Measurement and Impact – Providing the Evidence that Volunteering is Good for Society and Good for You

Measurement and Impact – Providing the Evidence that Volunteering is Good for Society and Good for You

Part 6 of the Virtual Global Forum Series on Volunteering to Enable Change and Create a Better World

It has always been important for volunteers to know that their involvement has made a difference, volunteering can also be of great benefit to the individual volunteer. Increasingly the focus is on providing the evidence to record, measure and showcase the impact of volunteering. As an example, the United Nations, in taking forward the Sustainable Development Goals 2030 agenda, is seeking to scale up the measurement of impact to evidence how volunteers are making a positive difference to solving the world’s problems. Everyone understands that impact measurement is important but not that easy to do. Learning from experience is helpful, organizations and institutions need to share information on what they are measuring and how they are doing it.

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Nov 18 2020


9:00 am

Local Time

  • Timezone: America/New_York
  • Date: Nov 18 2020
  • Time: 9:00 am






  • Dr. Cliff Allum
    Dr. Cliff Allum
    Associate, Third Sector Research Centre, University of Birmingham

    Cliff Allum is an Associate Fellow at the Third Sector Research Centre, University of Birmingham, UK. He is a researcher and writer focusing mainly on the area of volunteering. Prior to this he had been involved in both the UK and international voluntary sector including roles as CEO of Skillshare International and President of the International Forum for Volunteering in Development. He has been a volunteer in grass roots football coaching and is currently involved in tennis coaching and tennis tournaments. Cliff is also National Treasurer and Trustee of the WEA, the largest voluntary sector provider of Adult Education in the UK. He lives in Birmingham, UK.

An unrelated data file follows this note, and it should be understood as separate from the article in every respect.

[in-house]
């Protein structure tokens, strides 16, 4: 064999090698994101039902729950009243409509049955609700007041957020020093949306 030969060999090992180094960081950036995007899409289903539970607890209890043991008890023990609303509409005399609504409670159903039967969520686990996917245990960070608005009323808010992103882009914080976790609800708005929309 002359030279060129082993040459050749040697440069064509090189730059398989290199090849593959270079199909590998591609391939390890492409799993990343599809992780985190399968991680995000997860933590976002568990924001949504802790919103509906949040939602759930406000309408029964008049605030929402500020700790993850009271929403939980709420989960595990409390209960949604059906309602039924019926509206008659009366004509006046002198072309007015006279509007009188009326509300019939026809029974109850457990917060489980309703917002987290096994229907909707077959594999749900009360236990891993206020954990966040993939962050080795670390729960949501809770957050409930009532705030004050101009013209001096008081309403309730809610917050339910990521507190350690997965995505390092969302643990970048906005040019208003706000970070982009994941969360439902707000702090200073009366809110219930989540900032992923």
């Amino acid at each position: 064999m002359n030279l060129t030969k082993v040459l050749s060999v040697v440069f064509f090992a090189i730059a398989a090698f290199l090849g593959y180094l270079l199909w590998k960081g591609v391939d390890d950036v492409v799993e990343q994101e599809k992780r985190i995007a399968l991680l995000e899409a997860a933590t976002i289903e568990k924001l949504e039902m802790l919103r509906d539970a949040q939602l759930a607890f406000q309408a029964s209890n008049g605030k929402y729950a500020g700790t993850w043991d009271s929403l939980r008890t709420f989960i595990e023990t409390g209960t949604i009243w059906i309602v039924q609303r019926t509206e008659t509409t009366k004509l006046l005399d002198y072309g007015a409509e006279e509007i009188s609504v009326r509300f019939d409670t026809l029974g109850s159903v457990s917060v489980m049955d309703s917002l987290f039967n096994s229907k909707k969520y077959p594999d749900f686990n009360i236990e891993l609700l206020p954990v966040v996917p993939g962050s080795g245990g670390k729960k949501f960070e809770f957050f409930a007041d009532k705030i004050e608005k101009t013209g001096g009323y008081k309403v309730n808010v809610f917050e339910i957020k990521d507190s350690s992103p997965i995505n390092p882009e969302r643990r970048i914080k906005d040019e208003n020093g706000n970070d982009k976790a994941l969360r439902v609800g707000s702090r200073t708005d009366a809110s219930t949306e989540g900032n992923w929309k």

• Dr. Peter Devereux
    Dr. Peter Devereux
    Adjunct Research Fellow, Curtin University

    Dr. Peter Devereux is coordinator of the SDG Unit he developed at Curtin University as well as the Sustainability, Ecology and Communities unit at Murdoch University. He is a co-chief investigator on a longitudinal research study of Australian Volunteers. He is on national and international volunteer research committees and coordinates the Western Australian SDG Network. Peter has focused on volunteering for development and sustainability policy, research and practice for 30 years and publishes and presents extensively in this area. Previously he worked on Volunteering and SDGs research in Myanmar; UN Volunteers HQ; as environmental adviser in Nicaragua, UN volunteer in Fiji, and manager of AVI’s Perth office.

  • Paul Reddish
    Paul Reddish
    Chief Executive, Volunteering Matters

    Paul Reddish took up the post of Chief Executive of Volunteering Matters in September 2019. Volunteering Matters supports over 100 volunteering programmes throughout the UK, which in turn involve 30,000 volunteers. They support communities to lead social change in critical areas such as isolation and loneliness, skills development, youth social action and the improvement of mental health and wellbeing.

    Paul is currently chairing the national volunteering co-ordination response, made up of key leaders from across both government and the voluntary sector.

    Prior to his current role, Paul was CEO of ProjectScotland help hundreds of young unemployed Scots every year to get on in life by helping them increase their skills and find what they really want to do through meaningful placements within Scotland’s not for profit sector, and also has held a number of senior roles in Royal Bank of Scotland Group.

    As a volunteer, he is a founding trustee of one of the Scotland’s first community sports hubs – Inch Park Community Sports Club – who use sport as a tool to engage young people in some of Edinburgh’s most deprived areas.